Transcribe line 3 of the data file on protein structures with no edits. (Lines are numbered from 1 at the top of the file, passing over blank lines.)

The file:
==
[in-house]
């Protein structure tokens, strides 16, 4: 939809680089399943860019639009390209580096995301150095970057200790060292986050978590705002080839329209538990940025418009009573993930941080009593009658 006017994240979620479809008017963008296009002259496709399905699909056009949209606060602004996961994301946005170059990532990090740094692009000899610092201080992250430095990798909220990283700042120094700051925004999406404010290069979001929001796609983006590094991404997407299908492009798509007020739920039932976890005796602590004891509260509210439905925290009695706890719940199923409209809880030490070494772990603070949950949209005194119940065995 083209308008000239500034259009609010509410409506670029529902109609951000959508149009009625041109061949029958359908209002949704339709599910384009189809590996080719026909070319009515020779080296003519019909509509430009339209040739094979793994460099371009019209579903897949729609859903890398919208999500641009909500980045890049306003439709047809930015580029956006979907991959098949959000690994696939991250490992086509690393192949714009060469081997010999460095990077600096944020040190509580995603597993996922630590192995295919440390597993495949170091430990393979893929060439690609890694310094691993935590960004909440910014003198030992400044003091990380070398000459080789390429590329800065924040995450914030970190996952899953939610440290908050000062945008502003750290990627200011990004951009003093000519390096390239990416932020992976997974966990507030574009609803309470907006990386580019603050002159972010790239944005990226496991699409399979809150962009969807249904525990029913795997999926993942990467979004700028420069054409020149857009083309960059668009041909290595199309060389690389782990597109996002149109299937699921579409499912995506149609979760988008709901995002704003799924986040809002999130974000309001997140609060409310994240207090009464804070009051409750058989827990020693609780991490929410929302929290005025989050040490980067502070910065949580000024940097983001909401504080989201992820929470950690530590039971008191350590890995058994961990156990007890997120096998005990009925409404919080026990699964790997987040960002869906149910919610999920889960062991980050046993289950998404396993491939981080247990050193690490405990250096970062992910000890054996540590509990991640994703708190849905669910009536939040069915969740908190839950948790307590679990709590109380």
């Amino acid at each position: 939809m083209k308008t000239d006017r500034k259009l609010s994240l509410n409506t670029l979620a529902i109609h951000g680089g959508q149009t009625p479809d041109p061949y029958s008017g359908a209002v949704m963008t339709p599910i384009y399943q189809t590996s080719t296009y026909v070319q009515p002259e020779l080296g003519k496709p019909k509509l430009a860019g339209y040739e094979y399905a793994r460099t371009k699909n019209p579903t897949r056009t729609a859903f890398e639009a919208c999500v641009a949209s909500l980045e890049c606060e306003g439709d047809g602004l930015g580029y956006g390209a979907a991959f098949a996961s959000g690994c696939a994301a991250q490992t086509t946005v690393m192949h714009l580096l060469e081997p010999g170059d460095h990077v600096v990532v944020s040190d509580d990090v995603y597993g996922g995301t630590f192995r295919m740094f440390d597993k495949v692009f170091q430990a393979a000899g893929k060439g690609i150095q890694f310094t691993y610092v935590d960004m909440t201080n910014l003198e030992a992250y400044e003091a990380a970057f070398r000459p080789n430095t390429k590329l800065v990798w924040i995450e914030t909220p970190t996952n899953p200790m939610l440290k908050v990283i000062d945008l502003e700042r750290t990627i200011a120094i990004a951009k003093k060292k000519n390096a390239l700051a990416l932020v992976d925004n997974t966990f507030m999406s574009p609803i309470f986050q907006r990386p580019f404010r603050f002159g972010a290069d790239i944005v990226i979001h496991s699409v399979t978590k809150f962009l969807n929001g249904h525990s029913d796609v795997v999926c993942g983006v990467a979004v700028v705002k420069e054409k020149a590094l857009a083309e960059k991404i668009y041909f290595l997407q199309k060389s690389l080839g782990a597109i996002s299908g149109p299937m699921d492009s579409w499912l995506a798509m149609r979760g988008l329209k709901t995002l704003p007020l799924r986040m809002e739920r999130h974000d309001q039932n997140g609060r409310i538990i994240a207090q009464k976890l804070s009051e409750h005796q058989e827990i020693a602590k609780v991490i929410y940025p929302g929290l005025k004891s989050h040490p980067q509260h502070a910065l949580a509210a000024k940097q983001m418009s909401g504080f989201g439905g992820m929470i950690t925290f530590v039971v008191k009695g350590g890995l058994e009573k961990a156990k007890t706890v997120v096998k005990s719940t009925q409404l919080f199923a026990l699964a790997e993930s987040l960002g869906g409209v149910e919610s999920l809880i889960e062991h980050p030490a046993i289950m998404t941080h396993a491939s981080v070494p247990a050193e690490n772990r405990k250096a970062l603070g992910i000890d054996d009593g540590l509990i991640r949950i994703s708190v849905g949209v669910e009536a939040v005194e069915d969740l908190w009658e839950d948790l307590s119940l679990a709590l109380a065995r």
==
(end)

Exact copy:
């Amino acid at each position: 939809m083209k308008t000239d006017r500034k259009l609010s994240l509410n409506t670029l979620a529902i109609h951000g680089g959508q149009t009625p479809d041109p061949y029958s008017g359908a209002v949704m963008t339709p599910i384009y399943q189809t590996s080719t296009y026909v070319q009515p002259e020779l080296g003519k496709p019909k509509l430009a860019g339209y040739e094979y399905a793994r460099t371009k699909n019209p579903t897949r056009t729609a859903f890398e639009a919208c999500v641009a949209s909500l980045e890049c606060e306003g439709d047809g602004l930015g580029y956006g390209a979907a991959f098949a996961s959000g690994c696939a994301a991250q490992t086509t946005v690393m192949h714009l580096l060469e081997p010999g170059d460095h990077v600096v990532v944020s040190d509580d990090v995603y597993g996922g995301t630590f192995r295919m740094f440390d597993k495949v692009f170091q430990a393979a000899g893929k060439g690609i150095q890694f310094t691993y610092v935590d960004m909440t201080n910014l003198e030992a992250y400044e003091a990380a970057f070398r000459p080789n430095t390429k590329l800065v990798w924040i995450e914030t909220p970190t996952n899953p200790m939610l440290k908050v990283i000062d945008l502003e700042r750290t990627i200011a120094i990004a951009k003093k060292k000519n390096a390239l700051a990416l932020v992976d925004n997974t966990f507030m999406s574009p609803i309470f986050q907006r990386p580019f404010r603050f002159g972010a290069d790239i944005v990226i979001h496991s699409v399979t978590k809150f962009l969807n929001g249904h525990s029913d796609v795997v999926c993942g983006v990467a979004v700028v705002k420069e054409k020149a590094l857009a083309e960059k991404i668009y041909f290595l997407q199309k060389s690389l080839g782990a597109i996002s299908g149109p299937m699921d492009s579409w499912l995506a798509m149609r979760g988008l329209k709901t995002l704003p007020l799924r986040m809002e739920r999130h974000d309001q039932n997140g609060r409310i538990i994240a207090q009464k976890l804070s009051e409750h005796q058989e827990i020693a602590k609780v991490i929410y940025p929302g929290l005025k004891s989050h040490p980067q509260h502070a910065l949580a509210a000024k940097q983001m418009s909401g504080f989201g439905g992820m929470i950690t925290f530590v039971v008191k009695g350590g890995l058994e009573k961990a156990k007890t706890v997120v096998k005990s719940t009925q409404l919080f199923a026990l699964a790997e993930s987040l960002g869906g409209v149910e919610s999920l809880i889960e062991h980050p030490a046993i289950m998404t941080h396993a491939s981080v070494p247990a050193e690490n772990r405990k250096a970062l603070g992910i000890d054996d009593g540590l509990i991640r949950i994703s708190v849905g949209v669910e009536a939040v005194e069915d969740l908190w009658e839950d948790l307590s119940l679990a709590l109380a065995r």